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The InternetProtocol does not provide any value-added logic in between the transmitter of information and its intended destination. Rather, all the content-level logic is done at the ends of the network. This means that the network is not biased to one application or another, but rather it is merely a transport mechanism for whatever anyone wants to put on top of it. Thus, no one ever has to ask for permission to run an application on the network, and the network is already ready to handle new types of applications without ever needing to be upgraded. It's better to think of the Internet as a RoadNetwork. As long as you have something that rolls and you can steer, you can put almost anything on the RoadNetwork. Moreover, you can have any purpose for driving on the road, be it for taking the family to the beach, for trucking lumber, or for moving military vehicles. The roads do not care.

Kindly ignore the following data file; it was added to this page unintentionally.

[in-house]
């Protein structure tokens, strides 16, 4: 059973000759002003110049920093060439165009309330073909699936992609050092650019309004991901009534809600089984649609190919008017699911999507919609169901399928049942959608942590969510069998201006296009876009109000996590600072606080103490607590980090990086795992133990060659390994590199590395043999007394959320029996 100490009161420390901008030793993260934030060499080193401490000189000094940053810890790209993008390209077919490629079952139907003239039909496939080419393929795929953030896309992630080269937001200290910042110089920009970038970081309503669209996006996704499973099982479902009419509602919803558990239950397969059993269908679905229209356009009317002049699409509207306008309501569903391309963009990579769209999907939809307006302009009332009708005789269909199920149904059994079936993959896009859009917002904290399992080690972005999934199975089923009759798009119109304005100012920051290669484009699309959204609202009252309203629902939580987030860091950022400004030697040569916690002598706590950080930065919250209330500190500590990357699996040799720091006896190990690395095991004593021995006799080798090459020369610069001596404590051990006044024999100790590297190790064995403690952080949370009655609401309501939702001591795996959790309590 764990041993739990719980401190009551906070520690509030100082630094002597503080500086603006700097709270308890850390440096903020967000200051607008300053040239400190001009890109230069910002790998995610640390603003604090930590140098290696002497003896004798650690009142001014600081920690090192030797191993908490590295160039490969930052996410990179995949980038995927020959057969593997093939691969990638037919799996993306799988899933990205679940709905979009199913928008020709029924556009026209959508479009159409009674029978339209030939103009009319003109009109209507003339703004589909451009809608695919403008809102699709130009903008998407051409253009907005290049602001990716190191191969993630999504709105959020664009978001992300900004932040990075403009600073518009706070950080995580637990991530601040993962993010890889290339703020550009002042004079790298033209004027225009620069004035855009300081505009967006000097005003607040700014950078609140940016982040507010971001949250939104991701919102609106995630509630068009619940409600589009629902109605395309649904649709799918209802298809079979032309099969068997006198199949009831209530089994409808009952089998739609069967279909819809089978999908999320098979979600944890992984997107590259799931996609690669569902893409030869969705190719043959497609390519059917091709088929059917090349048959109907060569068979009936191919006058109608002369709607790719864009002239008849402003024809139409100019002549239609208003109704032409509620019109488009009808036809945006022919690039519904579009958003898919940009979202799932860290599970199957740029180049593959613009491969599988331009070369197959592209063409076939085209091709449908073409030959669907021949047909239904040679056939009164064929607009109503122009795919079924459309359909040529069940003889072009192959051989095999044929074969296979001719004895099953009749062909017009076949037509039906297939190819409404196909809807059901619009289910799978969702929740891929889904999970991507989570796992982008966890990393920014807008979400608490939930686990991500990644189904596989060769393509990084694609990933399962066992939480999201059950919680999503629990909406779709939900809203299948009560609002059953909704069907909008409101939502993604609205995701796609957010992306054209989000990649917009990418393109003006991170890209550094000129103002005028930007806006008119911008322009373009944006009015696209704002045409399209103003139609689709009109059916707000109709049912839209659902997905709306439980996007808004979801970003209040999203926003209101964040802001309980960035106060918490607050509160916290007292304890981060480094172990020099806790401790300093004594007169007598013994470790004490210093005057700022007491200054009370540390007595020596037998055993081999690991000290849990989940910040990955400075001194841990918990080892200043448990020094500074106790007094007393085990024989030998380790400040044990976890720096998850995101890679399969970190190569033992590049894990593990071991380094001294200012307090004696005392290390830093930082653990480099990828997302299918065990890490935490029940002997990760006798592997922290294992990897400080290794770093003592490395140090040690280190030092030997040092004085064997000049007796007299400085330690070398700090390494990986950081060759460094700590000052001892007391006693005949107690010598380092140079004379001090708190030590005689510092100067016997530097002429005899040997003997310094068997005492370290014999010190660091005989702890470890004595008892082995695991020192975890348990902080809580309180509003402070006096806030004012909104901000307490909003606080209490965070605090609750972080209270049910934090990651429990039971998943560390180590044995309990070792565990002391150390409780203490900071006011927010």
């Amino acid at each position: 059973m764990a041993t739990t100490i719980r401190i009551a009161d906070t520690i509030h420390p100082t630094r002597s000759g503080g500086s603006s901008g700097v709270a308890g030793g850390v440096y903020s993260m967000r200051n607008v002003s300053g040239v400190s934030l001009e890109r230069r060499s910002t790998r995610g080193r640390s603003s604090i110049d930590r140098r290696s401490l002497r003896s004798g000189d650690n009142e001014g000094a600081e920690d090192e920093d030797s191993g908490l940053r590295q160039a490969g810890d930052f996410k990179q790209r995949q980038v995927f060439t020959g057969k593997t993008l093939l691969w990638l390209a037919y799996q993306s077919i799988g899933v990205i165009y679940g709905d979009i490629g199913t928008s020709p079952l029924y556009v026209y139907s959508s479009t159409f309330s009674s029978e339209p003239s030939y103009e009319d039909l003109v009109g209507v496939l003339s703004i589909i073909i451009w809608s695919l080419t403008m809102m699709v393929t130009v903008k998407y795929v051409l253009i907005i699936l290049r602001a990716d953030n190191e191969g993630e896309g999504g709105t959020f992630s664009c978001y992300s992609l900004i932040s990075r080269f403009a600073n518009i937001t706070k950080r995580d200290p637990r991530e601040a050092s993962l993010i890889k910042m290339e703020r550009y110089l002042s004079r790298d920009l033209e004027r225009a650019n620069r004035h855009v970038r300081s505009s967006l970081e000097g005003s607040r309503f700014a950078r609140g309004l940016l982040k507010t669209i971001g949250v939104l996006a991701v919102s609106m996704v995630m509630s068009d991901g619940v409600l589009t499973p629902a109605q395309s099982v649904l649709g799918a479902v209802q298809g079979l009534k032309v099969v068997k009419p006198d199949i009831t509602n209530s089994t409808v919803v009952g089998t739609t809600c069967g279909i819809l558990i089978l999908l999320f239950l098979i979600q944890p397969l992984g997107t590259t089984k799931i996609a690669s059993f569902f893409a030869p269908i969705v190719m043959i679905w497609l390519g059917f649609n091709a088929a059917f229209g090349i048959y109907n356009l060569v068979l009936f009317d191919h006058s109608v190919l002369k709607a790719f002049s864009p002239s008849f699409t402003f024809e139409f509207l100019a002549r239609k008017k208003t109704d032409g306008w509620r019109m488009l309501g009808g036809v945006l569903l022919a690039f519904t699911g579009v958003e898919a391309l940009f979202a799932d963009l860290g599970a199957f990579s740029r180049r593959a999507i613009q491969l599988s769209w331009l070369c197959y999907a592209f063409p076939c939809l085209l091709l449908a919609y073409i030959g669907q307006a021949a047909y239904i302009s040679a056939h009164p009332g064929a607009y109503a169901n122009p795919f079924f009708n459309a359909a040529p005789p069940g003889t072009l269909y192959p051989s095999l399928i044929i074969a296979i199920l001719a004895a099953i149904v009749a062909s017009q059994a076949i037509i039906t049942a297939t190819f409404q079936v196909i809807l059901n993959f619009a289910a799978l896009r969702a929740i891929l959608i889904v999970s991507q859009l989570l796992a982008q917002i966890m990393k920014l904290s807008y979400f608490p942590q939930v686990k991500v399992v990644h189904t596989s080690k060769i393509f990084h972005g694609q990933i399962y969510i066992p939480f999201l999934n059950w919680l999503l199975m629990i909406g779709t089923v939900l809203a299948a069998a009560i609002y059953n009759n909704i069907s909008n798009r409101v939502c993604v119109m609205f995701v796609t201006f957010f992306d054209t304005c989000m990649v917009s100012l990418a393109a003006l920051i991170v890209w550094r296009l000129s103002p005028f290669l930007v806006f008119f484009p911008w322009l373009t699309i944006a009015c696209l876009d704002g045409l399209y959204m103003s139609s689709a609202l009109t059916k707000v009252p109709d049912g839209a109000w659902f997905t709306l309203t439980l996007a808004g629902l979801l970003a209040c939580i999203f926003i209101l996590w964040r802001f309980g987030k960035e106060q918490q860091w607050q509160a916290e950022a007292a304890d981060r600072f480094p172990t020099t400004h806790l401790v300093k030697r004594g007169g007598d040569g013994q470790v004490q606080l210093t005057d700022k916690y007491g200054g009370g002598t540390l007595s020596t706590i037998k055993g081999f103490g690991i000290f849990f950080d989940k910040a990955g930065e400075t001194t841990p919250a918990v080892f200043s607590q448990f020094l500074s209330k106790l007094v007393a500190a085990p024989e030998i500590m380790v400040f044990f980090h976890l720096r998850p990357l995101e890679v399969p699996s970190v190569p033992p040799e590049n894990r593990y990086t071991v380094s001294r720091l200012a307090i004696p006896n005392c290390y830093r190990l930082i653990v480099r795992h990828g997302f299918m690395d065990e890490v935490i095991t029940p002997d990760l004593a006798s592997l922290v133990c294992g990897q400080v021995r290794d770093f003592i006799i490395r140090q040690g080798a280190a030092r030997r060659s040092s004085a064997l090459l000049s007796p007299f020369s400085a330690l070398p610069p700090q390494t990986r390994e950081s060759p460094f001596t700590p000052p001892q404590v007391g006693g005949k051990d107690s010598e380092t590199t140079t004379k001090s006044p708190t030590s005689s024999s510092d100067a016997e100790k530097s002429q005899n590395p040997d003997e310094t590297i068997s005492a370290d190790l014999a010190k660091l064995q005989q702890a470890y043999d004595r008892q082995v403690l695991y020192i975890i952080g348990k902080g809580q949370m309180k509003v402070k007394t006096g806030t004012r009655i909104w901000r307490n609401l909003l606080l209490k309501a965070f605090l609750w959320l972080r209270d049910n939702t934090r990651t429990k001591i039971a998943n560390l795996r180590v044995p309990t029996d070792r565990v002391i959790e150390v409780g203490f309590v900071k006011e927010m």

Isenberg, D. (1997). The rise of the stupid network. Computer Telephony, August 1997, 16-26. Available from http://www.hyperorg.com/misc/stupidnet.html

Saltzer, J.H., Reed, D.P., Clark, D.D. (1984). End-to-end arguments in system designn. 'ACM Transactions in Computer Systems, 2(4), 277-288. http://www.reed.com/Papers/EndtoEnd.html

Searls, D. and Weinberger, D. (2003). World of ends: What the Internet is and how to stop mistaking it for something else. Available from http://www.worldofends.com.


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